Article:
Beiruti chef Kamal Mouzawak promotes hospitality and humanity through food

June 2019 marks 15 years since Mouzawak launched his food co-operative Souk El Tayeb in Lebanon

Kamal Mouzawak, chef, humanist, food activist and the founder of Souk El Tayeb. Courtsy Souk El Tayeb
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Kamal Mouzawak's is a simple motto: make food, not war. A celebrated chef, restaurateur and hotelier, Mouzawak is also a humanist and food activist, and the founder of Souk El Tayeb, a food co-operative that encompasses several farmers' markets, restaurants and accommodation across Lebanon. The initiative started exactly 15 years ago, in June 2004, as a Saturday market in the parking lot of the Centre Sofil mixed-use complex in Beirut.

This has sparked a month of celebration at Souk El Tayeb, which is both the name of the company Mouzawak founded and of the farmers' market where it all began. I start to ask him if it was an initiative he created to help women, but he stops me short. "I don't believe in sexism because there can also be reverse sexism; this was to help farmers."

Souk El Tayeb at Beirut Souks. Courtesy Souk El Tayeb

He concedes that farmers tend to be “mostly men” and cooking is “typically associated with women”. Consequently, when he started opening community kitchens – the first being Tawlet, now a highly successful common-table restaurant in Beirut – he naturally began helping more women. The restaurant offers a different menu each day, set by a woman, featuring dishes from the region she comes from. 

Today, some of these cooks, who have been with Mouzawak since the beginning, have become celebrities in their own right. Case in point: Oum Ali from the village of Majdelzoun in south Lebanon, has come to be known as the bread queen, having opened her namesake bakery in Beirut; and Nada Saber from the Beqaa Valley, who used to make mouneh (preserves made from fruits, vegetables, herbs, flowers and animal byproducts) from home for her husband and children, now travels the world teaching people how to prepare authentic Lebanese food.

When I chat to Mouzawak over the phone, he is in Beit Douma, the 19th-century countryside villa in the northern town of Douma in Lebanon that his partner and he restored and turned into a bed and breakfast. He tells me that “nature is exploding” around him as we speak, and that the yellow broomstick bushes are in bloom, filling the air with their distinct scent. 

Beit Douma

We speak on a Monday – the day that Mouzawak cooks a week’s worth of food for his ageing mother, who isn’t able to make the delicious dishes she taught her son for herself any more. He is in the midst of preparing chicken with a special sauce, moutabel and mujaddara, with lentils and rice – dishes that represent the complete food pyramid.

Much like the dishes he'll hand-deliver to his mum later, good nutrition and local ingredients are part of the food movement Mouzawak has helped pioneer. His aim is to unify humanity through nourishment, as opposed to them being separated by politics as is often the way of the modern world. Further than this declaration, Mouzawak doesn't believe in talking about religion or politics; food is his real passion, he says, gently dismissing the "activist" tag that many others have given him. Accordingly, the elegant and soft-­spoken chef is equally at home ordering a panino on the streets of Florence as he is having breakfast in one of Berlin's famous cafes. In his native Lebanon, he can often be spotted perusing local ingredients from street markets for his menus.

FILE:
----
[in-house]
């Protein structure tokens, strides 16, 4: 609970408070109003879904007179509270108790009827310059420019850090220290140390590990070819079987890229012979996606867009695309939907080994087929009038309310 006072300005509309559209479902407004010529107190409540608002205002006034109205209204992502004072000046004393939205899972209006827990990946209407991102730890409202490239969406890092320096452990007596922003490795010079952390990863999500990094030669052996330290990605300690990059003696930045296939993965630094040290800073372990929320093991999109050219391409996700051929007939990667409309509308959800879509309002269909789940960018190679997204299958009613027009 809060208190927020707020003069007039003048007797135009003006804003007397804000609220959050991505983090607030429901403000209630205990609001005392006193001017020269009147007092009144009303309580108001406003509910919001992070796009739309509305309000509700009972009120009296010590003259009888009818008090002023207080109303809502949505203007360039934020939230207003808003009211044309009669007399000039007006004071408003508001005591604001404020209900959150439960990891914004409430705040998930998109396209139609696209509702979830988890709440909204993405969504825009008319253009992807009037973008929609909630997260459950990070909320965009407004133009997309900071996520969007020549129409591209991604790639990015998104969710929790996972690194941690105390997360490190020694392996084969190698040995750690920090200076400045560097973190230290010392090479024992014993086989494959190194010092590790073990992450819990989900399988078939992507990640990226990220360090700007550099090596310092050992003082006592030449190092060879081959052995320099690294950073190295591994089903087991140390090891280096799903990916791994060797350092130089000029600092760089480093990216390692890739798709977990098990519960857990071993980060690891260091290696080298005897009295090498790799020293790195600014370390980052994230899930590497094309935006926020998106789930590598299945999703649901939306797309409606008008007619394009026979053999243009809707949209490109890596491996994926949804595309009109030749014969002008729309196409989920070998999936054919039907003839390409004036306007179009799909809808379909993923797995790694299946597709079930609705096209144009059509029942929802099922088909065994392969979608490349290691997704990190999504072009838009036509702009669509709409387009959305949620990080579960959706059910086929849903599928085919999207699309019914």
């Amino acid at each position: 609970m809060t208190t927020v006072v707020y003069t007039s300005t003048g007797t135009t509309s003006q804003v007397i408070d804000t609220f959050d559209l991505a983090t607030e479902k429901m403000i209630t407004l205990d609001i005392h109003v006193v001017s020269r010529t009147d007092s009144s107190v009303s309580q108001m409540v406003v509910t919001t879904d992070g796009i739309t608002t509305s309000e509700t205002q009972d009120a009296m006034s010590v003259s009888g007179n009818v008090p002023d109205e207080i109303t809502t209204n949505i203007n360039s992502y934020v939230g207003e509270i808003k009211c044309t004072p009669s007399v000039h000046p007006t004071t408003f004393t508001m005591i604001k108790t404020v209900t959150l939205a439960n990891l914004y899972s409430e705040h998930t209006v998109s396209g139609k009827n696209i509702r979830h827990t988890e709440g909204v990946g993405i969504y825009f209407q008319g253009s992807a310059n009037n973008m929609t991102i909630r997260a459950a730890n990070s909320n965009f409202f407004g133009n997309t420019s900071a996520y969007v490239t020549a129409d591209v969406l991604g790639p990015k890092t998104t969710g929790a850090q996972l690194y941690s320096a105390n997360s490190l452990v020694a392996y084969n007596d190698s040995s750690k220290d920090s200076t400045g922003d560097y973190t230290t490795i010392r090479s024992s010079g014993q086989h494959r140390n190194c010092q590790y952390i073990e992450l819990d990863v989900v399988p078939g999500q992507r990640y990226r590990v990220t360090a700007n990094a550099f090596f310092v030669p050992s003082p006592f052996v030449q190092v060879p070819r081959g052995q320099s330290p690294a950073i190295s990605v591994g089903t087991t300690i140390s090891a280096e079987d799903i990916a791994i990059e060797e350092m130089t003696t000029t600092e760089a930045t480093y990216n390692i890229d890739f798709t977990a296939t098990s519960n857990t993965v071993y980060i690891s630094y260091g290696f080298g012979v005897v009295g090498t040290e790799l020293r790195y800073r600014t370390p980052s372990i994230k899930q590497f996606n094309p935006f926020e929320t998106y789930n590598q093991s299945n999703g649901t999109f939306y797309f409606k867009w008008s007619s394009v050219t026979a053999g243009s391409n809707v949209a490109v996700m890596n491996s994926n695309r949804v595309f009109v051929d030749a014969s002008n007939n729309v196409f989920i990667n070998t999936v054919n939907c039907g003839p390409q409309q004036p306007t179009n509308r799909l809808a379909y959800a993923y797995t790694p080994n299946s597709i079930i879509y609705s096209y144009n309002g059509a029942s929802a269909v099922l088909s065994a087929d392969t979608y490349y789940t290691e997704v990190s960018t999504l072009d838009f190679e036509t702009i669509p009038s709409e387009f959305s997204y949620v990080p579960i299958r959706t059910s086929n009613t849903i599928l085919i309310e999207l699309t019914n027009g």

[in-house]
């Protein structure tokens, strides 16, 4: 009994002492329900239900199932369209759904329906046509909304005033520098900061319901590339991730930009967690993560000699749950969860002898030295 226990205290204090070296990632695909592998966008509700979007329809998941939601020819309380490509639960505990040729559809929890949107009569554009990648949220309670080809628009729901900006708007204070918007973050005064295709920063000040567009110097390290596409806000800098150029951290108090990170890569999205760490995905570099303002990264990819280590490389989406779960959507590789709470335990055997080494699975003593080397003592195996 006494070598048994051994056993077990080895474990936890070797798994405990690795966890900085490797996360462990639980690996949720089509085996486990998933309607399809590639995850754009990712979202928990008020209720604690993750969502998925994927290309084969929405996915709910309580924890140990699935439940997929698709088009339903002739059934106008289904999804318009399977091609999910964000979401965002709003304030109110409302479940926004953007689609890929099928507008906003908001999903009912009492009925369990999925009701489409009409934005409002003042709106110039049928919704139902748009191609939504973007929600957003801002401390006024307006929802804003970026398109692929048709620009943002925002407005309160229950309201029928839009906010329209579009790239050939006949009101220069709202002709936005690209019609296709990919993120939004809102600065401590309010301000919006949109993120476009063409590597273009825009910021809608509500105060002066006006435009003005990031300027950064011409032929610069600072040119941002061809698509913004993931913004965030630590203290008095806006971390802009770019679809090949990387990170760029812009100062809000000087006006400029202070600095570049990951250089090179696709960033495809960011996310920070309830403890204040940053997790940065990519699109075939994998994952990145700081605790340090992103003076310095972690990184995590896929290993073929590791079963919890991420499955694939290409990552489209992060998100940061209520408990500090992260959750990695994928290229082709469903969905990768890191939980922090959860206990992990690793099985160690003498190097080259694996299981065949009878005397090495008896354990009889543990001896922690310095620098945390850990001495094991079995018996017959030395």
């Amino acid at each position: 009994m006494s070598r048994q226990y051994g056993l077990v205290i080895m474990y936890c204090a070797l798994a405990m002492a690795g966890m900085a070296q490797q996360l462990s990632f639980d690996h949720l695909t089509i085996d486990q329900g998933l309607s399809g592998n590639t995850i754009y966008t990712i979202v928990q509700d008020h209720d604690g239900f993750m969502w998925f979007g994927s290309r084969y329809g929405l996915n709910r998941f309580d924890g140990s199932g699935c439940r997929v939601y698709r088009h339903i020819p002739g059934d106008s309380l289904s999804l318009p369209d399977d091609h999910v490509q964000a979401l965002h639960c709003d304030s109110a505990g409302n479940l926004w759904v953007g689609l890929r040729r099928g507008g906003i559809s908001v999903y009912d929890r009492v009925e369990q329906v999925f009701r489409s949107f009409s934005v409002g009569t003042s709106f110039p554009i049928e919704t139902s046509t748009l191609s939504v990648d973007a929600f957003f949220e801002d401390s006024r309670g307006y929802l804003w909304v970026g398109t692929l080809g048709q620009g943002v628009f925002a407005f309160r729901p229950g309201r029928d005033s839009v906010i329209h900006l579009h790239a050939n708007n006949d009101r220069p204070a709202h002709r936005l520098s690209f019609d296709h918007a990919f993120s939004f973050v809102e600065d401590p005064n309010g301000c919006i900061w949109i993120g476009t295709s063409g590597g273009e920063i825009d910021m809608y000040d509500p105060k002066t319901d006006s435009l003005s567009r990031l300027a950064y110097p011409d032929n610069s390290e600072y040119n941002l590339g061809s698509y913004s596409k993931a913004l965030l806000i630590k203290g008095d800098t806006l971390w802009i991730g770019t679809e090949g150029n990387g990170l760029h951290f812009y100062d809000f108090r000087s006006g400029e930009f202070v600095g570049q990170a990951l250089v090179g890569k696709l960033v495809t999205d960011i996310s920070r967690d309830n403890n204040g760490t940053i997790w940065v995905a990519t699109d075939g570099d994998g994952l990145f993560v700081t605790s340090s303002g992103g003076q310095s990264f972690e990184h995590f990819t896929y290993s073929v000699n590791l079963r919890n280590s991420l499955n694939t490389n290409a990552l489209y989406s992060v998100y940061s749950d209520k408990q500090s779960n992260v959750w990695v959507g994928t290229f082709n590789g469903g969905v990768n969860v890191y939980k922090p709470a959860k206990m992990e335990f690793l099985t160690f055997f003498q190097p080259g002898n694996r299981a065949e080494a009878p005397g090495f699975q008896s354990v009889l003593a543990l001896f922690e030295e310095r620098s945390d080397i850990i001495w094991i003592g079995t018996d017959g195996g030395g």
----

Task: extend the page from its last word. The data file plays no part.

Great, healthy nutrition using local ingredients is part of the movement Mouzawak has helped pioneer. Courtesy Beit Douma

At Beit El Hamra, a 1950s-style villa-turned-B&B that Mouzawak opened to guests this month on Baalbak Street in Beirut, the scent of gardenias fills the air – soon to be replaced by the magnificent aromas of a home-cooked meal emanating from the kitchen. Mouzawak is happy that visitors feel at home in his properties and says about Beit Al Hamra’s opening weekend: “Guests were spending the whole day and night in the house, going to their room to rest and then coming to the garden to have a coffee, and back again to have lunch. They treated it like it was their own house, which I really found wonderful.”

The living room at Beit Al Hamra. Courtesy Souk El Tayeb

That “domestic dimension” is fundamental to the hotelier. “We forget that hospitality begins at home and home is the model of hospitality – the food and beverage industry has gone into very strict rules and forgotten about being a home away from home.” Accordingly, just as the produce used in Mouzawak’s restaurants and the chefs who prepare them all hail from around Lebanon, so are the interiors of each Souk El Tayeb property crafted from local materials.

The interior of Beit Douma. Courtesy Beit Douma

Finally, I ask Mouzawak what one should pack to visit one of his retreats. “That’s the best question to ask me, because I travel very light,” he says, admitting that he can be on the road for two months and require just a cabin bag. “Just pack light – in your heart and on your shoulders. Make space; if there is no space in your mind and heart and luggage, you are just stuffed.” Save a sanguine version of that feeling for the delicious food instead.